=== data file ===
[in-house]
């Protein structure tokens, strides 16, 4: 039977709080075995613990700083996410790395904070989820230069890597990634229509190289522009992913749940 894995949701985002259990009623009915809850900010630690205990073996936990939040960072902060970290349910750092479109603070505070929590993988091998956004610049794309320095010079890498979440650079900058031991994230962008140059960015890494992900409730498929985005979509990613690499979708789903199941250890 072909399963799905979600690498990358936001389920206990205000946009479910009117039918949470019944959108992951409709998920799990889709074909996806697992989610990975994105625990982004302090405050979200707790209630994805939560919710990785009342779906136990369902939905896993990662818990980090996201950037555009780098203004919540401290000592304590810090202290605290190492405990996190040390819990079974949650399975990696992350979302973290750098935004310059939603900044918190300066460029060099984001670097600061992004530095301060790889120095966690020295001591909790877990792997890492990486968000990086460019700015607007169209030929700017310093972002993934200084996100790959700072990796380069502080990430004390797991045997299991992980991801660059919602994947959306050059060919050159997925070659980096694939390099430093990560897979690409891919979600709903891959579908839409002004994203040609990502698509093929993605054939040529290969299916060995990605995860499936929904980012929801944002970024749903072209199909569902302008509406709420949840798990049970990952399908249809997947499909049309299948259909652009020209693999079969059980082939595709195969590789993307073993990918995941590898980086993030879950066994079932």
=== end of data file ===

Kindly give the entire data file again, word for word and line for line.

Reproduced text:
[in-house]
């Protein structure tokens, strides 16, 4: 039977709080075995613990700083996410790395904070989820230069890597990634229509190289522009992913749940 894995949701985002259990009623009915809850900010630690205990073996936990939040960072902060970290349910750092479109603070505070929590993988091998956004610049794309320095010079890498979440650079900058031991994230962008140059960015890494992900409730498929985005979509990613690499979708789903199941250890 072909399963799905979600690498990358936001389920206990205000946009479910009117039918949470019944959108992951409709998920799990889709074909996806697992989610990975994105625990982004302090405050979200707790209630994805939560919710990785009342779906136990369902939905896993990662818990980090996201950037555009780098203004919540401290000592304590810090202290605290190492405990996190040390819990079974949650399975990696992350979302973290750098935004310059939603900044918190300066460029060099984001670097600061992004530095301060790889120095966690020295001591909790877990792997890492990486968000990086460019700015607007169209030929700017310093972002993934200084996100790959700072990796380069502080990430004390797991045997299991992980991801660059919602994947959306050059060919050159997925070659980096694939390099430093990560897979690409891919979600709903891959579908839409002004994203040609990502698509093929993605054939040529290969299916060995990605995860499936929904980012929801944002970024749903072209199909569902302008509406709420949840798990049970990952399908249809997947499909049309299948259909652009020209693999079969059980082939595709195969590789993307073993990918995941590898980086993030879950066994079932």